“People need to be aware that we hadn’t received a penny before that announcement in terms of match fees or training time in camp, we were doing it all completely for free as do most other countries playing and competing across the world in the female game, so it’s about putting things in perspective, hardly any countries across the world get paid by their unions to play, so that’s the first thing, we’ve gone from zero to actually some full time contracts where ten people can actually give up their jobs and focus solely on rugby which is huge.

“The fact that we were the ones who fought for that as players, for the ten players full-time and then the 15 players on a bit less, because that’s what we knew would suit us as a squad.

“There’s some players who 100% wouldn’t be able to give up their jobs or wouldn’t want to give up their jobs but just wanted to be compensated for their time or have the flexibility to go down to three or four days a week of work which will massively help them, so we asked for that and the union listened, so that is 100% our decision in how the contracts look.

“Finally, I think putting things in a bit of perspective again. We’re currently ranked 11 in the world rankings, England are ranked top and I know there’s some people in their squad who aren’t on a massive amount of money. It’s by no means saying it’s going to be that amount for the next ten years, it’s just a starting point and that’s exactly what we needed, and I think it’s really important that yes, we do ask and push for more, but actually let’s celebrate it, give us this moment.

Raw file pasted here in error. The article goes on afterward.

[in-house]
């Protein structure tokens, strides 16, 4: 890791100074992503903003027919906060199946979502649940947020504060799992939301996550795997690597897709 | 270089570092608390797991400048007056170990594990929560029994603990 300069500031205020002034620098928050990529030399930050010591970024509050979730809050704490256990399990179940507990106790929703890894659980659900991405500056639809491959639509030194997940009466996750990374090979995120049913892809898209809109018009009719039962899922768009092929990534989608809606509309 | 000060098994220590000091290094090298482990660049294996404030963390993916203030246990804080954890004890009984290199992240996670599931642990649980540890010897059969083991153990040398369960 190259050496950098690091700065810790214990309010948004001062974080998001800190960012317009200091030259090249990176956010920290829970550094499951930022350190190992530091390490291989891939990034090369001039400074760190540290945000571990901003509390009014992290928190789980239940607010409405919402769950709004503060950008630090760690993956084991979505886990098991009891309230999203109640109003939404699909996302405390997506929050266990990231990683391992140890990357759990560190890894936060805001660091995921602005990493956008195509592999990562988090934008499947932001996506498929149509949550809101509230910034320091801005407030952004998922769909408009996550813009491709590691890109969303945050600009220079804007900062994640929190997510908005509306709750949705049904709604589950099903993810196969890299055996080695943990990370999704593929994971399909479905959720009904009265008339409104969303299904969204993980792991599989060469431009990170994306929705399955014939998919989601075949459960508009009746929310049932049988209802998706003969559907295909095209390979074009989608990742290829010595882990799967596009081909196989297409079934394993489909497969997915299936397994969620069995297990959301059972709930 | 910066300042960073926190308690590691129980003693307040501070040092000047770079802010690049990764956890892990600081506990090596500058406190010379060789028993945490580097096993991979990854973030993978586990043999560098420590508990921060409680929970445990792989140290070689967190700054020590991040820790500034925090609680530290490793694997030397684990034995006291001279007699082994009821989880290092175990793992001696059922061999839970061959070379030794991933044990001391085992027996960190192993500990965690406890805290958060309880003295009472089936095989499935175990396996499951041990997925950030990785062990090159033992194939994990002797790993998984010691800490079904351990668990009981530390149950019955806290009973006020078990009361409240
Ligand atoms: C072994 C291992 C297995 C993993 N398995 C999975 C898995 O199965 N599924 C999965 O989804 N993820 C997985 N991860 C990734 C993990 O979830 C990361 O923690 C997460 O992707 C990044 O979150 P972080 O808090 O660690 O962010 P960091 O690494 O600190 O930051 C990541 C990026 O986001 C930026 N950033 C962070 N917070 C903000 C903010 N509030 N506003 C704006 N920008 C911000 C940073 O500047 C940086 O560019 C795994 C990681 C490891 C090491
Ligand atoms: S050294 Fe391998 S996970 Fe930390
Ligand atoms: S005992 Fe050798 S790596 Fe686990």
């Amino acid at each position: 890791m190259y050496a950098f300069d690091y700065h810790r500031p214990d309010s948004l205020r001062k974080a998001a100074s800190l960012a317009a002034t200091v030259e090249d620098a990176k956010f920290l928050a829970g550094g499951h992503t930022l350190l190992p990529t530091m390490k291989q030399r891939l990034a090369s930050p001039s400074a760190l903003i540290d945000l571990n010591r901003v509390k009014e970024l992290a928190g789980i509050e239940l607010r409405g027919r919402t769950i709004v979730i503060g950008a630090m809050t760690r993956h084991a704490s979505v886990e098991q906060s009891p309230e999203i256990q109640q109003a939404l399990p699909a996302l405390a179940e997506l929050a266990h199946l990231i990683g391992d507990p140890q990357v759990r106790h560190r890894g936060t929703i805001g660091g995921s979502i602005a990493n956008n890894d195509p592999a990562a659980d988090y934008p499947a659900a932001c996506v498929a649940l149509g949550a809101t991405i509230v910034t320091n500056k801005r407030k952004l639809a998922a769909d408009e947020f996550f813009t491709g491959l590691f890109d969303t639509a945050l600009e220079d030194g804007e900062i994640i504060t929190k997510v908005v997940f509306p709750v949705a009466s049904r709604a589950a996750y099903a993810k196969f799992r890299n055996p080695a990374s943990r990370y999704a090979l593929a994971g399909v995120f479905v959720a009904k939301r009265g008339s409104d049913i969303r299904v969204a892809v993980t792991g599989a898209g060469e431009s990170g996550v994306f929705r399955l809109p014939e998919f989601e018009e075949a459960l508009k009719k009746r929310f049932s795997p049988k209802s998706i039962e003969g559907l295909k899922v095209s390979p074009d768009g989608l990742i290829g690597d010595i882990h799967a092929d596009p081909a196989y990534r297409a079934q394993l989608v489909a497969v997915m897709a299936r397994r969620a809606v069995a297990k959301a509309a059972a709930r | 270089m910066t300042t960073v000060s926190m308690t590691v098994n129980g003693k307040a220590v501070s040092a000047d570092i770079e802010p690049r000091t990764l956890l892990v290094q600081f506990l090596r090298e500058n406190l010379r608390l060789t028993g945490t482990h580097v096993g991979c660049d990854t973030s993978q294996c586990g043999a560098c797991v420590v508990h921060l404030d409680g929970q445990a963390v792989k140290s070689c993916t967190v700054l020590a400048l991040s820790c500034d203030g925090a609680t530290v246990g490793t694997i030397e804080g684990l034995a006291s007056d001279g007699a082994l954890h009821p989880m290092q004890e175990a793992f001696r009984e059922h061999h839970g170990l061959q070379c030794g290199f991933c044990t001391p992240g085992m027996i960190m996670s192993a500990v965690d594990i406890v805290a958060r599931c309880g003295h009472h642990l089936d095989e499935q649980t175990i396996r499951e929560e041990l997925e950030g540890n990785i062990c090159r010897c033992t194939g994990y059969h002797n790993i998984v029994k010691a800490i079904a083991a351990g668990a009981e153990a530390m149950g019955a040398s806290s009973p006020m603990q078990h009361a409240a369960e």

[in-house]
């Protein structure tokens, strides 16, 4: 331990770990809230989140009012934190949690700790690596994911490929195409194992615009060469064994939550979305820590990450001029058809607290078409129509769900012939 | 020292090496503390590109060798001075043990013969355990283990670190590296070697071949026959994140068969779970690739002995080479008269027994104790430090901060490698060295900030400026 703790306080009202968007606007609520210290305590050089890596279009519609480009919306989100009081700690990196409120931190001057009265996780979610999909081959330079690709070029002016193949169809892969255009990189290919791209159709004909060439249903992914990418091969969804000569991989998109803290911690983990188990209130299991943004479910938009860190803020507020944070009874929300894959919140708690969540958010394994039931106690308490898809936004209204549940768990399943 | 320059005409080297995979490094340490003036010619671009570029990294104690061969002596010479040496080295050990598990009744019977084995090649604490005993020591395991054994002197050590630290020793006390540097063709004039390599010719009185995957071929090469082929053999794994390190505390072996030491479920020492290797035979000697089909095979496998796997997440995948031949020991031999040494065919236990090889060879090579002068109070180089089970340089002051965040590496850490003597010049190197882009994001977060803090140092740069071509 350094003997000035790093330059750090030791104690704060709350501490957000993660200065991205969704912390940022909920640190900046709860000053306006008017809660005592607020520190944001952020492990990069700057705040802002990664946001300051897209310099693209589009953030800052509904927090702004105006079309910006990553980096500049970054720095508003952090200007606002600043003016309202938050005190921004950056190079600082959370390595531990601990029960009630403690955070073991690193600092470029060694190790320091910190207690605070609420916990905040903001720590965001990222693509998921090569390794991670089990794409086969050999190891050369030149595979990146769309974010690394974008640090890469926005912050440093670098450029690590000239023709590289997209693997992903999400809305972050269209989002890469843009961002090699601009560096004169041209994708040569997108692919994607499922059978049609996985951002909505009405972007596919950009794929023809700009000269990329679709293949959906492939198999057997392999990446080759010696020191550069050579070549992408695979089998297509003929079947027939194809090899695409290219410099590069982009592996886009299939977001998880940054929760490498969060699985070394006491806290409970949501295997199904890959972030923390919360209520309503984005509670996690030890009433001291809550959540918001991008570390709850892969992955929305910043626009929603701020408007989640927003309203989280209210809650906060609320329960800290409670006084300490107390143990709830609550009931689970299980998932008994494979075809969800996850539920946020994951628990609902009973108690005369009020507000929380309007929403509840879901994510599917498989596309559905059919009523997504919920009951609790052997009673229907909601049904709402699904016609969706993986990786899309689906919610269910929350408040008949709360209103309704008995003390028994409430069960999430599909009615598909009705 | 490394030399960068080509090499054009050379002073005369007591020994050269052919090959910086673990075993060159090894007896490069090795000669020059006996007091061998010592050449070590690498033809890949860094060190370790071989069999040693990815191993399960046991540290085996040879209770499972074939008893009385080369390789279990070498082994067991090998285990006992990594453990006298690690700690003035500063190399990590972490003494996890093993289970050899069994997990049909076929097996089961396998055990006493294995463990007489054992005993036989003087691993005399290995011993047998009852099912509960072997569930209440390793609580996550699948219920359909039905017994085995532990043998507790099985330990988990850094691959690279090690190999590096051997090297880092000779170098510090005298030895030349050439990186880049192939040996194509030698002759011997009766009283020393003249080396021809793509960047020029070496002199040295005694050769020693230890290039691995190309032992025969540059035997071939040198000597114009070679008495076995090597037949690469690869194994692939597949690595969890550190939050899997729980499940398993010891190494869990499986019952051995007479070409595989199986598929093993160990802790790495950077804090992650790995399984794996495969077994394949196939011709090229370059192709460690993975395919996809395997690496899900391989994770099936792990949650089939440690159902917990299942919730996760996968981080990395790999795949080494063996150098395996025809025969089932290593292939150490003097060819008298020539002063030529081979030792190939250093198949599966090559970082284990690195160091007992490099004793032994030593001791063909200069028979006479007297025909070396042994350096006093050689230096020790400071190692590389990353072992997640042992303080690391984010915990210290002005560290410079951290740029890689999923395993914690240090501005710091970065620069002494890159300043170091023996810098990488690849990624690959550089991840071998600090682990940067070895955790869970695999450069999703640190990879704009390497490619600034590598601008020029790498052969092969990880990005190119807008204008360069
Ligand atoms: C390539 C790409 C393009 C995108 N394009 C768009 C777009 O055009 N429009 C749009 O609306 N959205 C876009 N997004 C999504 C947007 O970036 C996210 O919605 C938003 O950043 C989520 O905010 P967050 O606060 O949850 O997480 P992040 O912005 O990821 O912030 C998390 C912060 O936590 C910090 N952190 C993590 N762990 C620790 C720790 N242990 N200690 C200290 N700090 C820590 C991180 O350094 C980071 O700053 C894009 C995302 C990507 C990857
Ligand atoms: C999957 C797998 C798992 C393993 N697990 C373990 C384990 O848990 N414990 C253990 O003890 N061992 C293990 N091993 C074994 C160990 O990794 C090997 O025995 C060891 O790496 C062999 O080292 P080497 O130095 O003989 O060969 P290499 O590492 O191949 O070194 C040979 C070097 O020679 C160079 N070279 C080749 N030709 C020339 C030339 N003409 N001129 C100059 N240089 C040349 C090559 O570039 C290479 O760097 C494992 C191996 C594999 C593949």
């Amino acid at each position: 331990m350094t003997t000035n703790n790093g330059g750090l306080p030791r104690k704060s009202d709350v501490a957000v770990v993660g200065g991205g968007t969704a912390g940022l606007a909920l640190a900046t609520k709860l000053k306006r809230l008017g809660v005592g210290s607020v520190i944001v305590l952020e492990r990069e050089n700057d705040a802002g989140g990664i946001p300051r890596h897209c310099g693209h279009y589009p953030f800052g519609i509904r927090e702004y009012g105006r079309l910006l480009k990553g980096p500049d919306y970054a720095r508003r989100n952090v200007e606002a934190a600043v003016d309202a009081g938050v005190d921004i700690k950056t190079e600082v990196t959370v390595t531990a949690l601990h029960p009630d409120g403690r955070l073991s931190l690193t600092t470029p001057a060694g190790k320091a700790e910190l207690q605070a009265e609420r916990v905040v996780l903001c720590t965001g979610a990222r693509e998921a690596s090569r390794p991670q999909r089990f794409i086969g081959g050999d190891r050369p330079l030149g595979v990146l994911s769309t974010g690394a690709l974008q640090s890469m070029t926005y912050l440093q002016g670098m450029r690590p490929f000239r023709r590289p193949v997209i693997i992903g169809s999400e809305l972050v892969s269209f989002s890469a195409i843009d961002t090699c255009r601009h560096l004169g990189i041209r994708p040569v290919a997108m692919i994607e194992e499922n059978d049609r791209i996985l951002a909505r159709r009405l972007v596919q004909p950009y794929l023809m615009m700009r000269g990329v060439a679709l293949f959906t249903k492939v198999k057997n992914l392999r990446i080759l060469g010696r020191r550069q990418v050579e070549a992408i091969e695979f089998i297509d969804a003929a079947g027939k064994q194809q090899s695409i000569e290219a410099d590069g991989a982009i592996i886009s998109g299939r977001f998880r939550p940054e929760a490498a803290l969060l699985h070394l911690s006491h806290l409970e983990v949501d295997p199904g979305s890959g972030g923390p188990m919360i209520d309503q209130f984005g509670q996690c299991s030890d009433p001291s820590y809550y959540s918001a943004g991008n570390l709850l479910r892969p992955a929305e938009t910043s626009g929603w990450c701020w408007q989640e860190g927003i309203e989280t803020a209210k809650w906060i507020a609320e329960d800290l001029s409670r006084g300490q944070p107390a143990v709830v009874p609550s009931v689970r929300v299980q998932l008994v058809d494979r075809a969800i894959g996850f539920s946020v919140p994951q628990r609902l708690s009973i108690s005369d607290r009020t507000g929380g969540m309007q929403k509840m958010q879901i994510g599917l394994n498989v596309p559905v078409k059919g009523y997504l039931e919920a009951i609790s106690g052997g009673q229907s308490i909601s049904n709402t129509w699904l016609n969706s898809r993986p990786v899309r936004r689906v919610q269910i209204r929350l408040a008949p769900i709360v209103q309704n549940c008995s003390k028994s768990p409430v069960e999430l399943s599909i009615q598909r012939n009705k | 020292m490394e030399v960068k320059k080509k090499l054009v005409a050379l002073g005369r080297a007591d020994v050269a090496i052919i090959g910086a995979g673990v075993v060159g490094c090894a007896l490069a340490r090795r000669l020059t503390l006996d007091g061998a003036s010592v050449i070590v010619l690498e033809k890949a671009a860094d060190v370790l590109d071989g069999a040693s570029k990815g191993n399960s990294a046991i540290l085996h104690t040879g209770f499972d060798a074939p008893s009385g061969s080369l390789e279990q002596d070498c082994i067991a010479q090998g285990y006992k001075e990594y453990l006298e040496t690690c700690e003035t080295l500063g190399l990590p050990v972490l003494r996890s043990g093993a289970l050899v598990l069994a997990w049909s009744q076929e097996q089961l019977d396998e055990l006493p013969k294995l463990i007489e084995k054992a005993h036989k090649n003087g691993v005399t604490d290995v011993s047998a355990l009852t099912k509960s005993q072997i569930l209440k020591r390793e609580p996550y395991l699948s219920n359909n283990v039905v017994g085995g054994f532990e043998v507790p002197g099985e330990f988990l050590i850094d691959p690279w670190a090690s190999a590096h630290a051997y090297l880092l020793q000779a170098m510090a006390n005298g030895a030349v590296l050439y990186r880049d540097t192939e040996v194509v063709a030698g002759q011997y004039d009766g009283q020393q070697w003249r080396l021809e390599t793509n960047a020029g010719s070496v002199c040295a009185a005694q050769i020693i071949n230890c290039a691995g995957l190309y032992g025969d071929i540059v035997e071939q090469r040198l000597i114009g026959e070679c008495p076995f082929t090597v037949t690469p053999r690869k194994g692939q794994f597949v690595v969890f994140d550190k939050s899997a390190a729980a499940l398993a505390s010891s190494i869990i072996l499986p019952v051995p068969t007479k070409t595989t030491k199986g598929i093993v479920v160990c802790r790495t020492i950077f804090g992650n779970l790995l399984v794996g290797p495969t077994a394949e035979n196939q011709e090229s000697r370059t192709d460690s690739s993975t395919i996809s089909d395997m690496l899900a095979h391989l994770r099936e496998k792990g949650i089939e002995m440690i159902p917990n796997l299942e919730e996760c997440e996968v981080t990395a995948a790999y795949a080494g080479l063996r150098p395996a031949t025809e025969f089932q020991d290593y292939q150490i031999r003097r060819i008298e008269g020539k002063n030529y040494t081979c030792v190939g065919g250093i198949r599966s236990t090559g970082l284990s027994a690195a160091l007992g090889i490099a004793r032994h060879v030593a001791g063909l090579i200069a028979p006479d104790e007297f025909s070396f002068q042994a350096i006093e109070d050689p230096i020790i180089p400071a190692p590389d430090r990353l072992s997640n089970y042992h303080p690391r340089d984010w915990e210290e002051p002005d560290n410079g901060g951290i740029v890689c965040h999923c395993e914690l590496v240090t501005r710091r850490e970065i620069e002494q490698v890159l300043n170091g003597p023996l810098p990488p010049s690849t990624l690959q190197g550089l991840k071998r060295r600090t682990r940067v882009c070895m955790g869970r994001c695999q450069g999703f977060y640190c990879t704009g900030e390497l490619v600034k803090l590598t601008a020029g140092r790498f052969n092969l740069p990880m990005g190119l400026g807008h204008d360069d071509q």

“We’ve had so much bad press and bad publicity over the years and it’s hard as a player to read that over and over again and it can grind you down. This is a huge moment, it’s life changing for so many of us and for the future generations in Wales, let’s celebrate that.”

Capped 61 times for her country, Snowsill opens up as to whether she would accept a full-time contract if offered to her and give up her day job as a mentor and coach for the School of Hard Knocks charity.

“I do love my job with School of Hard Knocks but what I don’t love is trying to balance both, and getting home at 10:30 or 11pm from Bristol on a Tuesday night and getting up at six o’clock for work the next day.

“If I’m lucky enough to make the next World Cup squad then I want to be at my best and balancing a full time job with a full time rugby career is not going to be the best for that.”

The enthusiasm and passion with which Snowsill speaks shines through in our conversation, especially when we touch on her kicking. The fly-half took responsibility for kicking off the tee during the Autumns and admits it’s an area of her game she wasn’t able to address until lockdown.